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In which ways does caste differ from class as a form of social hierarchy?

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Introduction

In which ways does caste differ from class as a form of social hierarchy? Social hierarchies are arguably inevitable in any civilisation. A hierarchy can be seen as a "multi-tiered" or "pyramid-like" structure, in which the centralisation of power can be located at its peak. All other groups below this pinnacle are subordinates. Comparing caste and class with one another in relation to the concept of social hierarchy is complex. The caste system is an expression of social stratification in the Indian sub-continent, which is characterised by social classes. Within these classes exist many endogamous, hereditary groups which are often referred to as jatis (castes) (from the BBC, religion and ethics - Hinduism). The system itself, however, is based on varnas, which represent the class structure and relate to one's profession. There a four primary varnas. The Brahmins, who dominate the top of class structure, hold jobs as priests, teachers and scholars. The Kshatriyas (kings and warriors), the Vaishyas (traders, merchants) and Shudras (agriculturalists and some artisan groups) make up the remaining varnas. The "untouchables" (now known as Dalits), who could be seen as the western equivalent of the right-wing term, "underclass" when contextualised to social class, as they are social outcastes and lack (Sociology: Themes and Perspectives A-Level student handbook). ...read more.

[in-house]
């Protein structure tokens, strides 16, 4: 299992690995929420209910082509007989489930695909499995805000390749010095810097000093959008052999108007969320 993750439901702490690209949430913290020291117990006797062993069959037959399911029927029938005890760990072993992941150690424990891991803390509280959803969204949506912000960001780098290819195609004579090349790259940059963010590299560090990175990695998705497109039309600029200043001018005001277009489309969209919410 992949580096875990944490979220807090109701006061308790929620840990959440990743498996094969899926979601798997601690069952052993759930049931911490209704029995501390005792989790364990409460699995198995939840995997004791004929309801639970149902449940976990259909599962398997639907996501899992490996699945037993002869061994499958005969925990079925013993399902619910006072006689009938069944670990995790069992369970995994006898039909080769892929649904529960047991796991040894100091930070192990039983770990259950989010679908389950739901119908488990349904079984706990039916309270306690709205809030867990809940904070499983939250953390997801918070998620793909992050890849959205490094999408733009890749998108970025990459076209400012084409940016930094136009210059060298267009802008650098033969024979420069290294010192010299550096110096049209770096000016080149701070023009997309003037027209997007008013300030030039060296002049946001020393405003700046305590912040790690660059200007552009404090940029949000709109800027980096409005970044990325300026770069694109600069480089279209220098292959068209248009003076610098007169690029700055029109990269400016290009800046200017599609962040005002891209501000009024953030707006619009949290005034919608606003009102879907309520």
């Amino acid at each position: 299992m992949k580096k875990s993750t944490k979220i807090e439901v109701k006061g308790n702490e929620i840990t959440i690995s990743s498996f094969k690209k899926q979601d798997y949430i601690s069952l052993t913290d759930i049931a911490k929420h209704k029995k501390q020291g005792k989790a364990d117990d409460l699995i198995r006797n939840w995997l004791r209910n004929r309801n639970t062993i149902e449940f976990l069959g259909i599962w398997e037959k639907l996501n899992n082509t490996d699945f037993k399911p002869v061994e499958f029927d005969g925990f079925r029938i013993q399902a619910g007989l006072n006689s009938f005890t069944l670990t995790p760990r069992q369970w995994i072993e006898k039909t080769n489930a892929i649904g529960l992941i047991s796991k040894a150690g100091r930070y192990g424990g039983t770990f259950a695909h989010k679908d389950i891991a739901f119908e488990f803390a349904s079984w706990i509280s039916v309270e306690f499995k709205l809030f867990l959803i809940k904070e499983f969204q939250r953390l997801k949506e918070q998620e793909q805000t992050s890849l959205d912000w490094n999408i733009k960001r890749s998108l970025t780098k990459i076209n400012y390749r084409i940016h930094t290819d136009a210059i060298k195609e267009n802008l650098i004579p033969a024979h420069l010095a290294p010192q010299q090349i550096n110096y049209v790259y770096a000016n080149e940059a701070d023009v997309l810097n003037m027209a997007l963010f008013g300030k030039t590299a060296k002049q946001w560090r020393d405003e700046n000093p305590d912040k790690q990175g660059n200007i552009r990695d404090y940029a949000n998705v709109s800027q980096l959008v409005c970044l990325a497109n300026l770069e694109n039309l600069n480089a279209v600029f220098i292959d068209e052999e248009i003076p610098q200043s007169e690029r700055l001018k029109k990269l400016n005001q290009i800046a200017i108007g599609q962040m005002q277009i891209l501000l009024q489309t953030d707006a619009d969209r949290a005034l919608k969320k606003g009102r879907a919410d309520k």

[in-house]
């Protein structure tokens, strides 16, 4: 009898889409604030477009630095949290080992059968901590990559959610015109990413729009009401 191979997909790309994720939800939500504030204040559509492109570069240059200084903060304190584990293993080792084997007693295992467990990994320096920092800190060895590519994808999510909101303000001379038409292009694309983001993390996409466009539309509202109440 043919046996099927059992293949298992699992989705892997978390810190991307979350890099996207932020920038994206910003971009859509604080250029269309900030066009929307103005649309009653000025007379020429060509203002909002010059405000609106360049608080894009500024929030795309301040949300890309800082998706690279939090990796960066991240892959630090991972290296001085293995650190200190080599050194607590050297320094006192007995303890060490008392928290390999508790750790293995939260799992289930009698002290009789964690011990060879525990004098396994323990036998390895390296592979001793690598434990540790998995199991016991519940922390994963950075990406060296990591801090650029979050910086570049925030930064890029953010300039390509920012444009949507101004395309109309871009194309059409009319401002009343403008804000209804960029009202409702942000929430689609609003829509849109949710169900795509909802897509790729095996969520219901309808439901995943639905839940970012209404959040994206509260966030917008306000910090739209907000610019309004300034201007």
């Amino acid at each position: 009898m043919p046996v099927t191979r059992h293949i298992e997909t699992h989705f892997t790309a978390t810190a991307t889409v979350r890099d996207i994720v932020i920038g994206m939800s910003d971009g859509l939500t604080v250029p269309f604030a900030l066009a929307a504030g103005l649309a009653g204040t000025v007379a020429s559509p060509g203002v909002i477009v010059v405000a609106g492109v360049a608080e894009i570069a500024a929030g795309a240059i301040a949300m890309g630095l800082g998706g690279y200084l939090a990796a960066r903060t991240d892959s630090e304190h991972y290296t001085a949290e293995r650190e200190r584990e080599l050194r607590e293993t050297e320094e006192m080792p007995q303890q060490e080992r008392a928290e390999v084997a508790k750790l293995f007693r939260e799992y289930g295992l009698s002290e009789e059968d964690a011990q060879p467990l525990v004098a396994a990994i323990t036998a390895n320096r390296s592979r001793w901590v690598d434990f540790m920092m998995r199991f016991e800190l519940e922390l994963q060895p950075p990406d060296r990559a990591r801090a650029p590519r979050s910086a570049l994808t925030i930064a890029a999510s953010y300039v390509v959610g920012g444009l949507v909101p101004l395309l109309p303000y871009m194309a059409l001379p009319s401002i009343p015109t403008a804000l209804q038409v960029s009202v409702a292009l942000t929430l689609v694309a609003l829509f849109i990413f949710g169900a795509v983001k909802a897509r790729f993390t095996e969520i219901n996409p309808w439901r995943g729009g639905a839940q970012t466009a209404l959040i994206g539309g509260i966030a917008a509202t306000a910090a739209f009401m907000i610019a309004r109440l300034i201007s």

Middle

By this meaning that religious requirements translate into those of one's caste membership. This can be supported by Weber, who believes that the social identity of a Hindu is caste according to the ritual duties and rights it gives and imposes on the individual. In his view, caste makes up a fundamental institution of Hinduism. Social class, in essence, is a free-standing institution on its own and is independent of any other agencies to complete it. In other words, social class is not determined by religion in my opinion. The caste system can also be seen as a control mechanism which ensured a maintained hierarchy in pre-colonial India. According to Abb� Dubois, caste is "the only reason why Hindus did not fall into the same state of barbism as their neighbours" (from Dirks, Castes of Mind, p. 56). By this it is meant that caste acted as a means of securing authority among different peoples in a state which had yet to be conquered by the west. He implies that, comparatively, this system was advanced for its time and worked well in avoiding conflict and gross civil war which were taking place in other parts of the world. As Dubois was a European writing about civilisation during a period of colonialism, one could imply that a reason for his view being such was because the caste system divided society, thus meaning that the west did not have to. ...read more.

Conclusion

I tend to agree with Beteille's view on caste of it having lost legitimacy in present-day times. This can be seen as the case with class as one could argue it simply lacks the significance it once had in determining one's social position within society. Although class prejudices still exist in society, they are less informed and do not permeate specific aspects of society such as caste does, which can be seen through the importance still placed on same-caste marriages in the Indian sub-continent. Social class boundaries have also deteriorated drastically and it is hard to define what class is, as one's norms and values could adhere to one culture but lack of economic capital may disregard what that individual's perception of what their own class is. Taking into consideration this point, Beteille's analysis of the caste system also acknowledges that social shifts (e.g. urbanisation) within society are taking place, resulting in the system being modified. It no longer remains an "eternal institution" which Beteille sees as the primary faults of anthropologists. It is thus difficult to contrast these two concepts in terms of which is more significant as a form of social hierarchy. It could be drawn that people generally from a lower class or caste suffer the burden of an inferior socio-economic status more so and thus it is a disadvantage. ...read more.

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